For the longest time ever, Apple has typically relied on Qualcomm’s chips for its iPhones. While Apple does have multiple suppliers for some components, there are some that they do work with exclusively, so this did not really come as a surprise. However the FTC has recently filed a lawsuit against Qualcomm (via Bloomberg) alleging monopolistic behavior.
According to the FTC’s lawsuit, they allege that Qualcomm had “forced” Apple to use their chips exclusively in their products in exchange for lowering licensing fees, which in turn cut out competitors looking to get a slice of the iPhone pie. The lawsuit reads, “Qualcomm recognized that any competitor that won Apple’s business would become stronger, and used exclusivity to prevent Apple from working with and improving the effectiveness of Qualcomm’s competitors.”
This is actually not the first time that Qualcomm has run afoul of antitrust regulators. Last year the company was hit with a $854 million fine in South Korea over its patent licensing practices, and in 2015 they also faced a $954 million fine after China launched an antitrust probe of their own.
That being said, we should note that with the iPhone 7 and 7 Plus, Apple is now using both Qualcomm and Intel’s chipsets for its modem depending on which network you are planning on using the phone on. Qualcomm has since responded with a press release in which Don Rosenberg, executive vice president and general counsel of Qualcomm says in part:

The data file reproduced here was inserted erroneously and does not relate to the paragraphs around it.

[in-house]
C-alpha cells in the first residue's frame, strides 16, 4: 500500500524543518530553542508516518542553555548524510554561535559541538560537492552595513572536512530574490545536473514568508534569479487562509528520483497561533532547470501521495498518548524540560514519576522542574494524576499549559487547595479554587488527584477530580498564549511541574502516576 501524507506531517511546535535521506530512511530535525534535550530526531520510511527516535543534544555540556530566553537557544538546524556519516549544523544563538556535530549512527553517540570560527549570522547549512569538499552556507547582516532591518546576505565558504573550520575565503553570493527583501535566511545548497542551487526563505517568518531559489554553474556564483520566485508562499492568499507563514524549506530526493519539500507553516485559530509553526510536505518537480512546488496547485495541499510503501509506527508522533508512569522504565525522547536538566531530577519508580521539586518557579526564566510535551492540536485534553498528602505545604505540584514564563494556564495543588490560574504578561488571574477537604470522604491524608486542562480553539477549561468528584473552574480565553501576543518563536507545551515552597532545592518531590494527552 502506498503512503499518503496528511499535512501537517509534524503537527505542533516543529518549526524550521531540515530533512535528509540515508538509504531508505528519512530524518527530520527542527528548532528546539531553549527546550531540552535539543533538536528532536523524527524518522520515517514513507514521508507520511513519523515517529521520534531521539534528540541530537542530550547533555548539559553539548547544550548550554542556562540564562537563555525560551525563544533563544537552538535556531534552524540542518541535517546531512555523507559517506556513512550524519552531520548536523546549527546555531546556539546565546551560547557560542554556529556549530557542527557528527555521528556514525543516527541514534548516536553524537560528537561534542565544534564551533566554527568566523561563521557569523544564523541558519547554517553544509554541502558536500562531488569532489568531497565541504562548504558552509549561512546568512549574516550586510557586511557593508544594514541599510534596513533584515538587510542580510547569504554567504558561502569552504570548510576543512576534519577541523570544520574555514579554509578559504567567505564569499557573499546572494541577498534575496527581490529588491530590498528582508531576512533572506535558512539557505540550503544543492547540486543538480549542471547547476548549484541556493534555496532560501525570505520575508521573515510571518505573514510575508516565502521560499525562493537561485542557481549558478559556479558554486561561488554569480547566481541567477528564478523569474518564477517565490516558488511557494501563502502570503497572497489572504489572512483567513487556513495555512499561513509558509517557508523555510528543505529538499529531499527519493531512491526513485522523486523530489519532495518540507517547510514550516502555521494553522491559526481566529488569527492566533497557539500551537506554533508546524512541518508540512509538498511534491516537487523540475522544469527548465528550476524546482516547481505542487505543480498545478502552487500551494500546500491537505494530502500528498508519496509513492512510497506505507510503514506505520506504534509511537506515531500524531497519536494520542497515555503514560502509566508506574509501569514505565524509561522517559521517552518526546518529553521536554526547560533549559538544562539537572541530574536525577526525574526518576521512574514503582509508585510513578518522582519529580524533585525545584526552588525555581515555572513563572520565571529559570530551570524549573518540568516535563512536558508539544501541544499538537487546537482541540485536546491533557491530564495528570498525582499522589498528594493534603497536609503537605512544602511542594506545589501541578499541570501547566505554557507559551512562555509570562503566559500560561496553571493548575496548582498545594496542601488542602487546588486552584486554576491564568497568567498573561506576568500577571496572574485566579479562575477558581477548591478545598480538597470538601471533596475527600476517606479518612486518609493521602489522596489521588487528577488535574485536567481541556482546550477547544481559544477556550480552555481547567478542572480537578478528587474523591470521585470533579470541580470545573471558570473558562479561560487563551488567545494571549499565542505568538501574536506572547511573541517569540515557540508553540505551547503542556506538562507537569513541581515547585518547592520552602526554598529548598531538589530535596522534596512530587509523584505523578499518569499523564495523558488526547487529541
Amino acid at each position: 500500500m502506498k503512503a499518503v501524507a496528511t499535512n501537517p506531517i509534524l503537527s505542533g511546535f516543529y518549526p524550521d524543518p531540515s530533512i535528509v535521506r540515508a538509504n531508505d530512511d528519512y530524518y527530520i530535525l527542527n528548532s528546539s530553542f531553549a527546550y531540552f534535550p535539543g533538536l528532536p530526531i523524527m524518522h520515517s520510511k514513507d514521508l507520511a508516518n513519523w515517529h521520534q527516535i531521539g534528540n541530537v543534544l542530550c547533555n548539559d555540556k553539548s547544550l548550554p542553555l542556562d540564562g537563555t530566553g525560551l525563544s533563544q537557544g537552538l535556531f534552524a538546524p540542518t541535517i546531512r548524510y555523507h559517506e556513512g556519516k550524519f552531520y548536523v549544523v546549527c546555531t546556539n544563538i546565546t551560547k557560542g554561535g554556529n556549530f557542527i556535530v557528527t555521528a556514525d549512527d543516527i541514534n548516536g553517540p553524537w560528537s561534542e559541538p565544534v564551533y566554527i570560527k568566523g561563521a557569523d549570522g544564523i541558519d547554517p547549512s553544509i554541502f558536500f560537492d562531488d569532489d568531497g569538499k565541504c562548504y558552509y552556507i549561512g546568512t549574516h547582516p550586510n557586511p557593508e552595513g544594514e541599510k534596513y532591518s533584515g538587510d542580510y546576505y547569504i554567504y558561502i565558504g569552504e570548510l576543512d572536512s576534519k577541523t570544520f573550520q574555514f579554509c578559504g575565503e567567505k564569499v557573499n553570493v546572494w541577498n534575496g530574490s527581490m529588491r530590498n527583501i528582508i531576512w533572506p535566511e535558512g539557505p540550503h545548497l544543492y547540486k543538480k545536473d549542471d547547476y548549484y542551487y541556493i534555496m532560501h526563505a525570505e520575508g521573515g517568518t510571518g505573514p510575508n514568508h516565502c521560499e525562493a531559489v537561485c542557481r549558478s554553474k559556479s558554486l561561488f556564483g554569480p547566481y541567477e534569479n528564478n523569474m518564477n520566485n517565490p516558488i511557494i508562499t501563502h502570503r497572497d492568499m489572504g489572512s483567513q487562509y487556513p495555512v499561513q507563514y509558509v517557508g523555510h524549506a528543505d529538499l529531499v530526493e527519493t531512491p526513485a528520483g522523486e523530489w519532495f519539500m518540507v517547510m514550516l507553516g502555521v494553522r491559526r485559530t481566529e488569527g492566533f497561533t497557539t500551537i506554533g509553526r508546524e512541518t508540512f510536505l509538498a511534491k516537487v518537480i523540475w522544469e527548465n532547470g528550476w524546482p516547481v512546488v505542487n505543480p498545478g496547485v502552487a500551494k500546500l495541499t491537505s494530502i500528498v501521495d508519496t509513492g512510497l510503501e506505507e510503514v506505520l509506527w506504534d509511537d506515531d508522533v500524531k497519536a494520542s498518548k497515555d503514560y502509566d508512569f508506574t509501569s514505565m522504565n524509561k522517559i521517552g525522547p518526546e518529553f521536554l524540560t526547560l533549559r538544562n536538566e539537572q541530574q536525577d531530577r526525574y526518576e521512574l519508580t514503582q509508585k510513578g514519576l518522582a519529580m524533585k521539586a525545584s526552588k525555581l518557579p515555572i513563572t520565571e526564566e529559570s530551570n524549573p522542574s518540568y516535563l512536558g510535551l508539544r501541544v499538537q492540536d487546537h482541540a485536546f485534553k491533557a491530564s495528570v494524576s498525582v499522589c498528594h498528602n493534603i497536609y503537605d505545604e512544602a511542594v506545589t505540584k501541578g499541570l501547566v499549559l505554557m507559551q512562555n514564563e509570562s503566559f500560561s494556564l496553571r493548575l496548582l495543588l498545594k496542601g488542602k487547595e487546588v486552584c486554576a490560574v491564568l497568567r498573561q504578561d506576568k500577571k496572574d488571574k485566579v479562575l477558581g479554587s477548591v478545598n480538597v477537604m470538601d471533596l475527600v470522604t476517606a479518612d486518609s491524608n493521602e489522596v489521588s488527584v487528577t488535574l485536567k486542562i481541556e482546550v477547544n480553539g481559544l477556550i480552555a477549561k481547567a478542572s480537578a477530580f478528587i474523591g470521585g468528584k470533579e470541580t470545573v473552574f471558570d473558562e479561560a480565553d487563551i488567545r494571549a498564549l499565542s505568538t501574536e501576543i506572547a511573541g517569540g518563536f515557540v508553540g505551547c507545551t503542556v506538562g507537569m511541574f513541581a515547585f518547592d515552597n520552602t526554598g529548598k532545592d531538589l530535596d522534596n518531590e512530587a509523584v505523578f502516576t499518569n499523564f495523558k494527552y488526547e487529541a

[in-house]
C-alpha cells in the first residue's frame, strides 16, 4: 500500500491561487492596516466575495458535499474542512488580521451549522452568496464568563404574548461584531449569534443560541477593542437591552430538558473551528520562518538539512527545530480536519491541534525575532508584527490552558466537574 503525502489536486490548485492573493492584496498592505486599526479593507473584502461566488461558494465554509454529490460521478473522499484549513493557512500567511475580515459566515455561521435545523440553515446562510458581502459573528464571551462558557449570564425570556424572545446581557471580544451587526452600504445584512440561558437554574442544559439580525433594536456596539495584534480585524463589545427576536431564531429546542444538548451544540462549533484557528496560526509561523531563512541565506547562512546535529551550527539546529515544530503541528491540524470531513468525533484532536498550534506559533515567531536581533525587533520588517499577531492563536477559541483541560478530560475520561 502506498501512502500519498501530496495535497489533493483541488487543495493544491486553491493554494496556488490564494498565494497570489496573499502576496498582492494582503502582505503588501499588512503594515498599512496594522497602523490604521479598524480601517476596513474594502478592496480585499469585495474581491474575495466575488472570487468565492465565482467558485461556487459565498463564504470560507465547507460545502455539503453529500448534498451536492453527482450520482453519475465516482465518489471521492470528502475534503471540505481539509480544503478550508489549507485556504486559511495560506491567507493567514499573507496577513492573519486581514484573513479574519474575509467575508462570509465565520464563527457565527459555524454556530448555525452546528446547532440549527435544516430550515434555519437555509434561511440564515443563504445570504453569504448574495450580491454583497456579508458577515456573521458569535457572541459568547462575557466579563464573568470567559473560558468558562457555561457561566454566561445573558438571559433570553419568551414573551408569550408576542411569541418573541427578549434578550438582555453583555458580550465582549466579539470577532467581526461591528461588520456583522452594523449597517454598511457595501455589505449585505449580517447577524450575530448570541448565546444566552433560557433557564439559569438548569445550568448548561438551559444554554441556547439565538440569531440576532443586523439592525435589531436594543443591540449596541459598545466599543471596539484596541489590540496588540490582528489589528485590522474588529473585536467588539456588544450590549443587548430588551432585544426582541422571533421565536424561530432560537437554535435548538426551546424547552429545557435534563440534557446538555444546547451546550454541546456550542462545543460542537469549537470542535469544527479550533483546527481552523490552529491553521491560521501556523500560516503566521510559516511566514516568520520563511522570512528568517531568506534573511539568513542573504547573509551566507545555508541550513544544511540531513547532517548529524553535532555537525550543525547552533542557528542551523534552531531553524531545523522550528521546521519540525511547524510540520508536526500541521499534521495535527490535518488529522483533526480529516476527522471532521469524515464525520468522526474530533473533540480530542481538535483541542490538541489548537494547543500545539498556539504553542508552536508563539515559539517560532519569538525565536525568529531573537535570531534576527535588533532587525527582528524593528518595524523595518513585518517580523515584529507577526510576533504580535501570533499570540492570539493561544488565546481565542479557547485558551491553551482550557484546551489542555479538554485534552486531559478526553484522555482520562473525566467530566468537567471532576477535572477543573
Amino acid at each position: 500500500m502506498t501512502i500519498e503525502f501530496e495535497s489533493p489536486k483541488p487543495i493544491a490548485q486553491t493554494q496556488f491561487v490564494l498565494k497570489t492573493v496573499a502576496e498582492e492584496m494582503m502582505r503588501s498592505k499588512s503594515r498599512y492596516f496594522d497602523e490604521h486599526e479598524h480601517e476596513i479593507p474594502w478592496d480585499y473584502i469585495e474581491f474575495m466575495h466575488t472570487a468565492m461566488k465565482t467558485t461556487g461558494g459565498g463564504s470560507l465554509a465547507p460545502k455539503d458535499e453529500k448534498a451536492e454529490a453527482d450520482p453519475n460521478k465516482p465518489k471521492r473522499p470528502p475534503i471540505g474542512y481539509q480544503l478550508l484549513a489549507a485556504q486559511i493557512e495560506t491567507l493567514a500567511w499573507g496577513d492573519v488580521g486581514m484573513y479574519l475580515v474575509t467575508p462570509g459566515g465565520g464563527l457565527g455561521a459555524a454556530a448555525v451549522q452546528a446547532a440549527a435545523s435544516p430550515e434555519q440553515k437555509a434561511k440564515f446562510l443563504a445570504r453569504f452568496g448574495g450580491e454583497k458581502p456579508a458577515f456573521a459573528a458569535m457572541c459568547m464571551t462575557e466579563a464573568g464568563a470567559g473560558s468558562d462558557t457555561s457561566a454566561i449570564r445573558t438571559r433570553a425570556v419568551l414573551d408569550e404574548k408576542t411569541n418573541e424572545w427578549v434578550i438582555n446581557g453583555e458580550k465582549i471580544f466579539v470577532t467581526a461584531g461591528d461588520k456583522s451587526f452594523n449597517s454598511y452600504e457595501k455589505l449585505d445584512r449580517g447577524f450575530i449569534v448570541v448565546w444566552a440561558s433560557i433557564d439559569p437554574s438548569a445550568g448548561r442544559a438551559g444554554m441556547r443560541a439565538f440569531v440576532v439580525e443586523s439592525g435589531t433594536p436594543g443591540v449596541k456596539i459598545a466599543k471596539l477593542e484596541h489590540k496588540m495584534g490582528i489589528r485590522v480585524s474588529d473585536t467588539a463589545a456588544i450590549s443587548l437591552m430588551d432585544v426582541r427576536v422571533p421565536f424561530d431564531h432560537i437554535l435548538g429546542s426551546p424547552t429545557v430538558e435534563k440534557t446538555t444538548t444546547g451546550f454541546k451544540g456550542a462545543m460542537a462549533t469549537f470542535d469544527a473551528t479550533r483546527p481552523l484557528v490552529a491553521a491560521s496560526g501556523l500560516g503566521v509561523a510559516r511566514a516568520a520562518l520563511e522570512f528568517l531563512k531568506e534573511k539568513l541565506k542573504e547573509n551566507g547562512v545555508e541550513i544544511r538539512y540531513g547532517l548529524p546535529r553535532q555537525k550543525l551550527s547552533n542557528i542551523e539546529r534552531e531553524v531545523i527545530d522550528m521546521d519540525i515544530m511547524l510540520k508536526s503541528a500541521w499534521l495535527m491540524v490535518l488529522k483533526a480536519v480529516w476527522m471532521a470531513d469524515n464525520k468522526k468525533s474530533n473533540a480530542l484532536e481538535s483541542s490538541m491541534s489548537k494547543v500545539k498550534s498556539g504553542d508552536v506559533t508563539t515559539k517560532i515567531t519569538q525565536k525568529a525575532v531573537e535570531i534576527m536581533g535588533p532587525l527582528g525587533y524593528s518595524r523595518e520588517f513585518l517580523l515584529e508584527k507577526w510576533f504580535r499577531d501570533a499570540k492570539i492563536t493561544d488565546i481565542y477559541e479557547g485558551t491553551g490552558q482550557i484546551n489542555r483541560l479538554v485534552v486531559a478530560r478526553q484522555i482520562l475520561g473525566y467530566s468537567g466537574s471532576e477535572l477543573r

“This is an extremely disappointing decision to rush to file a complaint on the eve of Chairwoman Ramirez’s departure and the transition to a new Administration, which reflects a sharp break from FTC practice. In our recent discussions with the FTC, it became apparent that it still lacked basic information about the industry and was instead relying on inaccurate information and presumptions. In fact, Qualcomm was still receiving requests for information from the agency that would be necessary to an informed view of the facts when it became apparent that the FTC was driving to file a complaint before the transition to the new Administration. We have grave concerns about the two Commissioners’ decision to bring this case despite a lack of evidence supporting the allegations and theories in the complaint. We look forward to defending our business in federal court, where we are confident we will prevail on the merits.”